'Absurd': Experts rebut Democrats' claims about firearms industry, gun purchases
N.Y. Gov. Andrew Cuomo claimed the firearms industry is the only one in the U.S. "immune from lawsuits," while Va. gubernatorial hopeful Terry McAuliffe implied buying a gun is easier than voting.
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Experts are sharply criticizing remarks from Democratic leaders in New York and Virginia about firearms and firearm law amid newly enacted anti-gun legislation in the former state and a heated gubernatorial race in the latter.
New York Gov. Andrew Cuomo claimed on July 6 that the U.S. gun industry is the "only industry in the United States of America immune from lawsuits," something he called on Twitter "an insult to victims of gun violence."
Cuomo made that declaration ahead of signing a new law in New York that will allow the state to "to bring an action in the [state] supreme court or federal district court" against gun manufacturers if they fail to take steps to ensure that the firearms they manufacture are not used "unlawfully" in the state.
Cuomo's claim of gun industry "immunity" derives from the Protection of Lawful Commerce in Arms Act of 2005. That law, which sought to address numerous legal complaints brought against gun manufacturers in the 1990s, prohibited "causes of action against manufacturers, distributors, dealers, and importers of firearms or ammunition products, and their trade associations, for the harm solely caused by the criminal or unlawful misuse of firearm products or ammunition products by others when the product functioned as designed and intended."
Eugene Volokh, a constitutional law professor at the UCLA School of Law, said that prior to the law's passage, the gun industry "was subjected to lawsuits raising legal theories that other industries just weren't facing."
"Say that you're injured by someone driving a muscle car, who is drunk on Jim Beam," he said. "Few people would think of suing the car company for creating cars that are allegedly too powerful, or alcohol manufacturers for creating alcohol that is too strong.
"The gun industry was subject to a batch of lawsuits targeting it, lawsuits that weren't targeting any other industry. As a result, Congress passed a statute that protected the industry that was being unusually targeted in this way."
In Virginia, meanwhile, Democratic gubernatorial candidate Terry McAuliffe last week took to Twitter to argue that "it should be easier to vote than it should be to buy a gun."
The context for McAuliffe's remarks wasn't immediately evident. Virginia — the state legislature and the governor's office of which are controlled by Democrats — has not passed any notable gun laws or voting reforms as of late. Yet McAuliffe's remarks were a familiar refrain among Democratic operatives, who have long insisted that purchasing a firearm is easier than voting.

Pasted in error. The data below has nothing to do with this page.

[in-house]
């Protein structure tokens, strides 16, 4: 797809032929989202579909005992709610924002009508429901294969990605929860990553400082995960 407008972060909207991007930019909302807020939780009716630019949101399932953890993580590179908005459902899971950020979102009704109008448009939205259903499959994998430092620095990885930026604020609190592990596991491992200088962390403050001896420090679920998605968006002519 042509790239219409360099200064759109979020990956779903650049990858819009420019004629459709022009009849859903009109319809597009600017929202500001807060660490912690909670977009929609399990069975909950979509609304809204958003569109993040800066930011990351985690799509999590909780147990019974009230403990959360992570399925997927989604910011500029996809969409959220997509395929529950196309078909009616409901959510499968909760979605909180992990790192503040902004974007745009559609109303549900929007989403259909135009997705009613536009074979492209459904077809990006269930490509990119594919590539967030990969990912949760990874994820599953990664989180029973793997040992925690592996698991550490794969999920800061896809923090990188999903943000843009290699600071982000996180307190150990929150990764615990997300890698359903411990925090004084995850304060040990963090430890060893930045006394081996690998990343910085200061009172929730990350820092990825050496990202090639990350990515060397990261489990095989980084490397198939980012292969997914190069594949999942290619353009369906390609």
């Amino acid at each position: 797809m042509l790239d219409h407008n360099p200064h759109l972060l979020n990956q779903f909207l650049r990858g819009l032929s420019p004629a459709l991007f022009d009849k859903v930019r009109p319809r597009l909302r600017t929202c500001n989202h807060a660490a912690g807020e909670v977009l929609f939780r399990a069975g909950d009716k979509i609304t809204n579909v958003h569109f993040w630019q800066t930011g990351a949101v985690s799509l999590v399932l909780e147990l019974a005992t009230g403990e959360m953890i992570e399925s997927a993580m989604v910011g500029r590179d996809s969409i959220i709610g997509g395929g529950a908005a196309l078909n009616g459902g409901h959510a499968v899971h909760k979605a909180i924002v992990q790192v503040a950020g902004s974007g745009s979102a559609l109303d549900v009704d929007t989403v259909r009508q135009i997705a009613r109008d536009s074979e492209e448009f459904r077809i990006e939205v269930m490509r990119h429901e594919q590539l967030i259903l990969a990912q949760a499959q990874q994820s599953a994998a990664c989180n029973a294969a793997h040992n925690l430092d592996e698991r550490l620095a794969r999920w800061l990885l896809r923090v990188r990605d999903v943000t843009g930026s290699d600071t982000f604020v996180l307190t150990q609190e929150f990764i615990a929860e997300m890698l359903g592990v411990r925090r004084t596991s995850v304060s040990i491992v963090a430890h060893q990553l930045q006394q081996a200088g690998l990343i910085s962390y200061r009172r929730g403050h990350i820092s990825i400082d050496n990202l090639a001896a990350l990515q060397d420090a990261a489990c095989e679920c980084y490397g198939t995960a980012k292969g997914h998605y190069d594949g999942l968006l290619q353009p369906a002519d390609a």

John Lott, the president of the Crime Prevention Research Center, called McAuliffe's insinuation "absurd."
"If he is talking about Virginia, you used to be required to show something like a utility bill [to vote]," Lott said. "But now in Virginia no proof of who you are is required."
The Virginia legislature last year passed a law stating that a voter who is unable to produce one of the state's many forms of accepted identification is still permitted to "sign a statement that he is the named registered voter he claims to be."
"To buy a gun not only requires a government-issued photo ID, it requires a background check," said Lott. "For a private transfer of a gun, the cost of that background check can range from $55 in Oregon to $125 in DC to $200 in NYC. There are no poll taxes on voting in Virginia or any other state.
"As far as the time involved, because the [FBI background check] system breaks down from time to time, it could take [anywhere] from hours to days for you to buy a gun."
It is legally possible in many cases for gun buyers to get around the background check system by purchasing guns directly from sellers rather than from a federally licensed dealer. But a widely cited 2017 survey found that only 13% of those who had purchased firearms reported having done so without undergoing a background check.
Lott deemed "false" regular Democratic claims that millions of prohibited individuals are stopped from buying firearms by the background check system.
"About 99 percent of those denials are mistakes, with the government simply confusing someone's name with that of a prohibited person's," he said. "What would McAuliffe say if 3.5 million American voters had been denied their right to vote for similar reasons and those denied were disproportionately black and Hispanic males?"
Volokh noted a narrow circumstance in which McAuliffe's suggestion might be rendered true.
"The one way I can see in which buying a gun is easier than voting is that lawful permanent residents who aren't citizens are allowed to buy a gun, but aren't allowed to vote," he said.
McAuliffe's and Cuomo's offices did not comment on the politicians' respective remarks.
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